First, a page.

Harry Minas discussing the Amnesty International Report on Nauru on 3RRR, Melbourne Independent Radio 20/10/16
To hear the radio interview, click on http://www.rrr.org.au/whats-going-on/news/asylum-seeker-amnesty/
To read the transcript, please scroll down.
Jeff Sparrow: In a new report released this week, Amnesty International has said that the Australian government is flouting international law and is subjecting refugees and asylum seekers to an elaborate and cruel system of abuse. To discuss that report, we’re joined in the studio by Harry Minas, Director of the Melbourne Refugee Studies Program. Welcome to Triple R, Harry.
Harry Minas: Good Morning, Jeff.
JS: We’re accustomed to human rights activists criticizing Australian refugee policy but some of the statements in this new report are quite amazing. Amnesty says that allowing mental health to deteriorate seems to be a deliberate policy, and they’re going to say that the system to which asylum seekers are subjected amounts to torture. Have we ever heard rhetoric as strong as this before?
HM: We have, actually. The UN has a special rapporteur on torture who looks at circumstances in various places around the world that might be described as either torture or cruel, inhuman or degrading treatment. He’d looked at what was happening on Manus Island, and he came to the conclusion that what was happening with asylum seekers on Manus Island could be understood as amounting to torture. The response to that from the Prime Minister at the time was “we’re a bit sick of being lectured by the UN”. And the general response of successive governments has been “we really don’t want to be told what to do”… It’s a little bit a reflection of John Howard’s statement about “we will decide…” and so on. So we have heard this kind of language before, it hasn’t been brought together in quite the same ways as the Amnesty report has done, it’s made a number of statements that I think clarify the intent of governments in relation to asylum seekers.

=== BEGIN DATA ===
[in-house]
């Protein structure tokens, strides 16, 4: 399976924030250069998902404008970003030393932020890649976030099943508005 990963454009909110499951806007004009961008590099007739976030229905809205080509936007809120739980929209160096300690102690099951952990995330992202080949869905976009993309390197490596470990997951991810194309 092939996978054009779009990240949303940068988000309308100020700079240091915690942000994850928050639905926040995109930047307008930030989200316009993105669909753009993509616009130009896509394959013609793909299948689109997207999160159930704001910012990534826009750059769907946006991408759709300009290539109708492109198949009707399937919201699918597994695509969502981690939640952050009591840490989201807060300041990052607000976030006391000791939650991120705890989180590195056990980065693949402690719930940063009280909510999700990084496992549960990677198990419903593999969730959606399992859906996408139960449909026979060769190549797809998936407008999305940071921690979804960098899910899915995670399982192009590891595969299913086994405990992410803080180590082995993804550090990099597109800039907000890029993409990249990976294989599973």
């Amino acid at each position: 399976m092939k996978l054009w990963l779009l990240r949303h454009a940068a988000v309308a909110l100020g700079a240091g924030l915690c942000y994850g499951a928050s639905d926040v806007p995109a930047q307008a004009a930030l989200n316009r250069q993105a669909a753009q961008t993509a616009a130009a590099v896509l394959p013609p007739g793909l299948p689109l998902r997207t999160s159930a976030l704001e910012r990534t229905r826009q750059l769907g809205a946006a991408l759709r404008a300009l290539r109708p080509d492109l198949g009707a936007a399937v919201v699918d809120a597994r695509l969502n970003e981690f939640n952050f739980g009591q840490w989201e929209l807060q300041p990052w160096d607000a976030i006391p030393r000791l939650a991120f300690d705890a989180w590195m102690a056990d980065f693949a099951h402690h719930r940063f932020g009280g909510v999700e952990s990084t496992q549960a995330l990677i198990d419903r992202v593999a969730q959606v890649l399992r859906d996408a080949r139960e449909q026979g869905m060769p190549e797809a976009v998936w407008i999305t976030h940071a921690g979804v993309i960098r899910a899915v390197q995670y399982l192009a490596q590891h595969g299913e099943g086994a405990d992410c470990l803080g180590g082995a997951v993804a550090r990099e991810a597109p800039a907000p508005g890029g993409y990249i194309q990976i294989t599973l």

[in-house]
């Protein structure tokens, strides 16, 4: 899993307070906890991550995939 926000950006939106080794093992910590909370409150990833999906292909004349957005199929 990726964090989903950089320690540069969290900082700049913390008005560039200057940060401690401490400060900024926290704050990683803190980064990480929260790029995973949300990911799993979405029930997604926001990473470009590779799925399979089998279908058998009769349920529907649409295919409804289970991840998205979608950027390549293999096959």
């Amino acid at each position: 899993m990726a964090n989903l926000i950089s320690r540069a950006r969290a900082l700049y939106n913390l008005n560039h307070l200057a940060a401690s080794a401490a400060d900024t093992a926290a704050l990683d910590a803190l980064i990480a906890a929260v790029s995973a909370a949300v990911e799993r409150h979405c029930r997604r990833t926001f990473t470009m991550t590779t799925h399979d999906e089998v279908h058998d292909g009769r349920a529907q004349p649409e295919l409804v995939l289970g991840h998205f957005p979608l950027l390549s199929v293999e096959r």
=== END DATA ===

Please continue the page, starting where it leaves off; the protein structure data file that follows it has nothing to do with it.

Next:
Sarah Smith: And so, what has been the response of the government to this particular report?
HM: To ignore it and to deny what is being said in the report.
Geraldine Hickey: If a report from Amnesty International saying this is not going to have any impact on our government or the way that we treat asylum seekers and refugees, what will?
HM: Well, that’s the big question, because the situation of people in Nauru and Manus Island has been deteriorating for quite some time. They have been here for a little over three years, there have been all kinds of arguments made about what is the best thing to do for them, but also for the country, in terms of how we should be dealing with these issues. …[T]he Prime Minister, Malcolm Turnbull, has said, including at the summit in New York recently, that yes, our policies are harsh, but they are effective. And the justification which is routinely given is that we are doing this in order to prevent people getting on boats and drowning at sea. So, that actually makes the links that Amnesty is most critical of, which is to say we will treat one group of people in a very harsh way in order to affect the way other people behave, to influence the decisions that other people make. And that’s the point at which Amnesty is saying that this in effect amounts to torture. Nobody denies that the people on Nauru are in terrible trouble, nobody can deny any longer that the government knows that they are in terrible trouble, and that they are being seriously harmed by the circumstances. [S]o, the conclusion that you can draw is that that harm is knowingly and intentionally done, as an instrument of policy. And that’s what moves it into that area where the government is treating a group very harshly in order to achieve some kind of policy objective. Whether the policy objective is good or bad, there’s lots of room for arguments about that, I think most people would say that this is not an acceptable way for government to behave… except our governments, successive governments, have said that it’s perfectly OK.
JS: What are the legal implications of this, I mean there are all sorts of international laws forbidding the practice of torture – Amnesty explicitly says Australia is breaking international law, is there any legal recourse?